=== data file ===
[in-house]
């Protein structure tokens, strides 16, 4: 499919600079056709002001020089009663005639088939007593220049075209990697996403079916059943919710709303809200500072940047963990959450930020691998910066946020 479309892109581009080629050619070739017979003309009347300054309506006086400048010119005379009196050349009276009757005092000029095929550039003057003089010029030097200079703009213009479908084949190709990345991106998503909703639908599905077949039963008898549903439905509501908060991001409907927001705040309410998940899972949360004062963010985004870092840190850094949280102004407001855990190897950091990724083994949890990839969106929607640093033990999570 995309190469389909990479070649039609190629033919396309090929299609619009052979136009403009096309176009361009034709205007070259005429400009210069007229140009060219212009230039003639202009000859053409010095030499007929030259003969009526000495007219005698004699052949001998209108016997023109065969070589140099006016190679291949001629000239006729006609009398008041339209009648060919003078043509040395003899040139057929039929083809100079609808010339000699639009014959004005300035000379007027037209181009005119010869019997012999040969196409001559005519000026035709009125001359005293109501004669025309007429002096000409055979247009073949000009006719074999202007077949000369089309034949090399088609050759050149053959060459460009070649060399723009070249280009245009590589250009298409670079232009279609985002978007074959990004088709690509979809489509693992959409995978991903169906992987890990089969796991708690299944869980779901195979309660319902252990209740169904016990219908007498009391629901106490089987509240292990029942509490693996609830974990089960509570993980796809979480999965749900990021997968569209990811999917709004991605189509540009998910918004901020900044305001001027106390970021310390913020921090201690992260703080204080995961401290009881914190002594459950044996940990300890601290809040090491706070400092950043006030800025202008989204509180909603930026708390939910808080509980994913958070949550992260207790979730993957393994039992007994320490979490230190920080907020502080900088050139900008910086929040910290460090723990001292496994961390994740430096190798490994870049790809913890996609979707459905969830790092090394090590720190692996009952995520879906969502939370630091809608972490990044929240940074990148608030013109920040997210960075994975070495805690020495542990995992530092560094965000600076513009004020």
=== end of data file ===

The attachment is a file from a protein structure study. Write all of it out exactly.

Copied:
[in-house]
């Protein structure tokens, strides 16, 4: 499919600079056709002001020089009663005639088939007593220049075209990697996403079916059943919710709303809200500072940047963990959450930020691998910066946020 479309892109581009080629050619070739017979003309009347300054309506006086400048010119005379009196050349009276009757005092000029095929550039003057003089010029030097200079703009213009479908084949190709990345991106998503909703639908599905077949039963008898549903439905509501908060991001409907927001705040309410998940899972949360004062963010985004870092840190850094949280102004407001855990190897950091990724083994949890990839969106929607640093033990999570 995309190469389909990479070649039609190629033919396309090929299609619009052979136009403009096309176009361009034709205007070259005429400009210069007229140009060219212009230039003639202009000859053409010095030499007929030259003969009526000495007219005698004699052949001998209108016997023109065969070589140099006016190679291949001629000239006729006609009398008041339209009648060919003078043509040395003899040139057929039929083809100079609808010339000699639009014959004005300035000379007027037209181009005119010869019997012999040969196409001559005519000026035709009125001359005293109501004669025309007429002096000409055979247009073949000009006719074999202007077949000369089309034949090399088609050759050149053959060459460009070649060399723009070249280009245009590589250009298409670079232009279609985002978007074959990004088709690509979809489509693992959409995978991903169906992987890990089969796991708690299944869980779901195979309660319902252990209740169904016990219908007498009391629901106490089987509240292990029942509490693996609830974990089960509570993980796809979480999965749900990021997968569209990811999917709004991605189509540009998910918004901020900044305001001027106390970021310390913020921090201690992260703080204080995961401290009881914190002594459950044996940990300890601290809040090491706070400092950043006030800025202008989204509180909603930026708390939910808080509980994913958070949550992260207790979730993957393994039992007994320490979490230190920080907020502080900088050139900008910086929040910290460090723990001292496994961390994740430096190798490994870049790809913890996609979707459905969830790092090394090590720190692996009952995520879906969502939370630091809608972490990044929240940074990148608030013109920040997210960075994975070495805690020495542990995992530092560094965000600076513009004020």